If you’ve followed this blog since summer, you may have noticed my frequency in posting has slightly declined. This is due in part to the MN hibernation mode I go into for winter, in part to kid chaos + homeschool awesomeness, and in part to the time-eating, panic-producing siding-project-gone-wrong! The old siding on our house was removed and replaced during the early winter months. The new siding looks fantastic – it’s the surrounding ground that we’ve been fretting over.
Despite our very intentional efforts to hire a contractor to replace our siding who is certified in handling lead properly, an early winter thaw revealed that they did not contain the lead at all.
With two children living here aged 6 and under, chickens pecking everywhere, plus tons of children coming and going from our babysitting co-op and our homeschool group, there is no place for a single lead paint chip in this yard, yet the sidewalks, garden beds near the house, and even part of the lawn looked sprinkled with confetti!
Soon after we became aware of this, we had some preliminary clean-up done so that walking and playing areas are safe for us and visitors, but we have yet to address the garden beds that were affected as we wait for the soil to thaw.
Why this post is necessary
Thankfully the large veggie plot was not affected, but we grow food in every possible place, including near the house. My warm beds for those heat-loving plants, my blueberries, my strawberries, my raspberries… I could cry. Well, I have. It’s okay to cry, but I decided to take a moment to put out a lead primer for a few reasons:
1. Gardens. People ask me often if their soil is okay to grow food in. Lead is of primary concern when evaluating soil safety, especially in urban areas. Yours might be ok, it might not. I’ll show you how to find out and what you can do to improve its safety for yourself and your family.
2. Awareness. There’s a lot of small children in this world. There’s a lot of toxic lead in the world. Too many people, these contractors included, are not aware of the dangers of lead exposure. I’m all about creating awareness so that fewer and fewer children test positive for lead as my children have.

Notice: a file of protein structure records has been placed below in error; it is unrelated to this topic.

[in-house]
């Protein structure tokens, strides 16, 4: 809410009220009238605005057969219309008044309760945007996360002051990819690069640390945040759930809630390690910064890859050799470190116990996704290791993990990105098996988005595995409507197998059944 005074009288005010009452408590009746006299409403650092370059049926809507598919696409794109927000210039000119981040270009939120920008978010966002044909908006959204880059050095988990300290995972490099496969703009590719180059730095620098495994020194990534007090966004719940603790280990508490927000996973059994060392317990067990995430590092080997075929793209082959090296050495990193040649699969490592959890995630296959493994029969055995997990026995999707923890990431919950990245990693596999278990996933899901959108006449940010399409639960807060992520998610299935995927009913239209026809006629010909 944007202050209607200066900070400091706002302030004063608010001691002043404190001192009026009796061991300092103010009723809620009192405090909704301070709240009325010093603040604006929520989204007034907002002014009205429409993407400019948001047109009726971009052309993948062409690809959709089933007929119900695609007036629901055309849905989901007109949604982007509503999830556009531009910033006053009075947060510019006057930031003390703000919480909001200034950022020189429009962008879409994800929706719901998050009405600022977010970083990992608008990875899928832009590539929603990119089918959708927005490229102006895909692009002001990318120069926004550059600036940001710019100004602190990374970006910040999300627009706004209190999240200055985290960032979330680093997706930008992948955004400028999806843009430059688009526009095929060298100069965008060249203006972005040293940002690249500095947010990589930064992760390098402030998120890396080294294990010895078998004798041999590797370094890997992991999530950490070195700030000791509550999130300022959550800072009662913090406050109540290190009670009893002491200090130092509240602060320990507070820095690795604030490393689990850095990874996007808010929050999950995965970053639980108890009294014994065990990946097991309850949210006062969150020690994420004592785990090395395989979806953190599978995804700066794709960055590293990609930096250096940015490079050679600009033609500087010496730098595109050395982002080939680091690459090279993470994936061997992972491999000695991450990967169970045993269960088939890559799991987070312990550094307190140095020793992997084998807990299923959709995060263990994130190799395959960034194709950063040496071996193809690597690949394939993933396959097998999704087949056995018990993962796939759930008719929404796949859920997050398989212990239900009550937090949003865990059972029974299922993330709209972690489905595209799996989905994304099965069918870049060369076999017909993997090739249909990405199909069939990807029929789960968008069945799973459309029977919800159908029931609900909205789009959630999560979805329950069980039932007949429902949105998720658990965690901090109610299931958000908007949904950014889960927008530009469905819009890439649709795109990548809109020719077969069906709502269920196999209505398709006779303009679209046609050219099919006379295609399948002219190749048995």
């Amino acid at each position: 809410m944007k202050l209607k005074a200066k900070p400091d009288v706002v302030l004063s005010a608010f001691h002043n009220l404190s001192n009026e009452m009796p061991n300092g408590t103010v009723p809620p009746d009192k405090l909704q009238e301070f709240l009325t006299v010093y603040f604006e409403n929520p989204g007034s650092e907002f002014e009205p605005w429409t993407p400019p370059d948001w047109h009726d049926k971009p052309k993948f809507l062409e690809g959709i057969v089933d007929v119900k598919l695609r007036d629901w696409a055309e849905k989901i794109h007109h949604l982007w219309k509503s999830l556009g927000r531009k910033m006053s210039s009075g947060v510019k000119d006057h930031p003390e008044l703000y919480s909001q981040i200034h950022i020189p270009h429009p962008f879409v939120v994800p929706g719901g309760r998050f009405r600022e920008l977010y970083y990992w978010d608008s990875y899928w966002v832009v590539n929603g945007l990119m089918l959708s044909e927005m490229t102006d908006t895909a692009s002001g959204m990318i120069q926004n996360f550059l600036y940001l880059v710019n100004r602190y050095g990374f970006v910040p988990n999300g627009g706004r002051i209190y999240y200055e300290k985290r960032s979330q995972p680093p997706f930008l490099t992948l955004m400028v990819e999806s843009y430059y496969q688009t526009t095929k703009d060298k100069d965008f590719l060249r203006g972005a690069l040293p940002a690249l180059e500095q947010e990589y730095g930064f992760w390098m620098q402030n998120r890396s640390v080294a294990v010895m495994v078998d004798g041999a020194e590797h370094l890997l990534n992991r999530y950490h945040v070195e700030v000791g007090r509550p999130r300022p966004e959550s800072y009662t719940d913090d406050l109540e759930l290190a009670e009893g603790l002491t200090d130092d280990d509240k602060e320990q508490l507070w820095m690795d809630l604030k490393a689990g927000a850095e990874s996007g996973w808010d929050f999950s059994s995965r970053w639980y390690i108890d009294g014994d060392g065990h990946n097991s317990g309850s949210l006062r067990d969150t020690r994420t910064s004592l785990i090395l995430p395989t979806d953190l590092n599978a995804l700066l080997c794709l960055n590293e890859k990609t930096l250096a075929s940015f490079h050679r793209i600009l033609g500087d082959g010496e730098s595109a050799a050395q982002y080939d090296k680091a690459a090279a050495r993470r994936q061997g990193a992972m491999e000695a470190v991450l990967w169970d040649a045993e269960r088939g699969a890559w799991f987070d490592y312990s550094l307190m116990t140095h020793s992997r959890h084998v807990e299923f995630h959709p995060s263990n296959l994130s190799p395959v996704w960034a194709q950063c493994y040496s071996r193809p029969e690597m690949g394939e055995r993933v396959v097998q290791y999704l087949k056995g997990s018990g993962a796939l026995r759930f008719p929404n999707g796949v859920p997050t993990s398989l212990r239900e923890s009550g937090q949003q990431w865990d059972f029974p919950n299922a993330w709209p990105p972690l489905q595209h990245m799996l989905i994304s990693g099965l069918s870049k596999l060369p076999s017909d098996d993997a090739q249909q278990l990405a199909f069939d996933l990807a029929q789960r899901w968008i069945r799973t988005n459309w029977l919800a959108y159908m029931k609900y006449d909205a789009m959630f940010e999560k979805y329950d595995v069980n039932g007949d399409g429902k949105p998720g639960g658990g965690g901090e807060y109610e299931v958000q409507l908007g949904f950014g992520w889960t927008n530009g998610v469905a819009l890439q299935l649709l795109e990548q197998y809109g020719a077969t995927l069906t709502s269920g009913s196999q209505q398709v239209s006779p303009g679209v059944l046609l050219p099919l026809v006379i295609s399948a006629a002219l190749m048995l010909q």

3. Resources. I want to give you all the resources that I didn’t know of. I have put in a massive amount of hours of my life learning about lead, remediating this house of lead, educating others on lead… I want to put it all here and hopefully save someone time and headache.
Why is lead so hazardous?
All of us are exposed to some level of lead. Children are more at risk for lead poisoning because their bodies do not eliminate the lead that it encounters as well as an adult body does. Their still-developing nervous systems can be affected by this presence of lead, causing permanent damage to IQ, development, learning and behavior. Find a thorough list of the effects of lead in young children.
What happens to our soil now?
The end of our lead saga is not yet here, but I do know that our yard and garden beds will be restored to a non-hazardous state in the near future. After days and days of phone calls, countless hours of research, all culminating in a big meeting of negotiations, the contracting company has agreed to hire a lead abatement company to physically remove the contaminated soil from our house. Remediation will take place until tests pass a safety check and we are confident that the soil is safe for children to play in, chickens to scratch in and lots of food to grow there!
Sources of Lead
We love our old house – a large duplex built in 1898. These turn-of-the-century homes steal my heart with their massive windows, tall ceilings, thin-planked maple hardwood flooring, built-ins, moulding, claw foot bathtubs… I could go on and on. They do however, almost certainly, contain lead because it was in paint used in homes until as late as 1978. If the paint is in good condition and dust or chips are not being created, there is not a hazard. It is the homes built before 1978 that contain deteriorating lead paint that are the primary source of lead exposure in young children.
Lead is a metal that, when mixed with paint, makes the paint more weather-resistent. Lead paint is still used today on things like roads, bridges, and water towers. It is also found in vintage toys (I’m pro-thrifting, just be aware!) and a myriad of other things you wouldn’t necessarily think of, like jewelry. Educated yourself by scanning this list. It’s also useful to be aware if your job contains a lead hazard so that you can minimize bringing it into your own home on your clothes and shoes. Find a list of jobs with lead hazards here.
Dealing with existing lead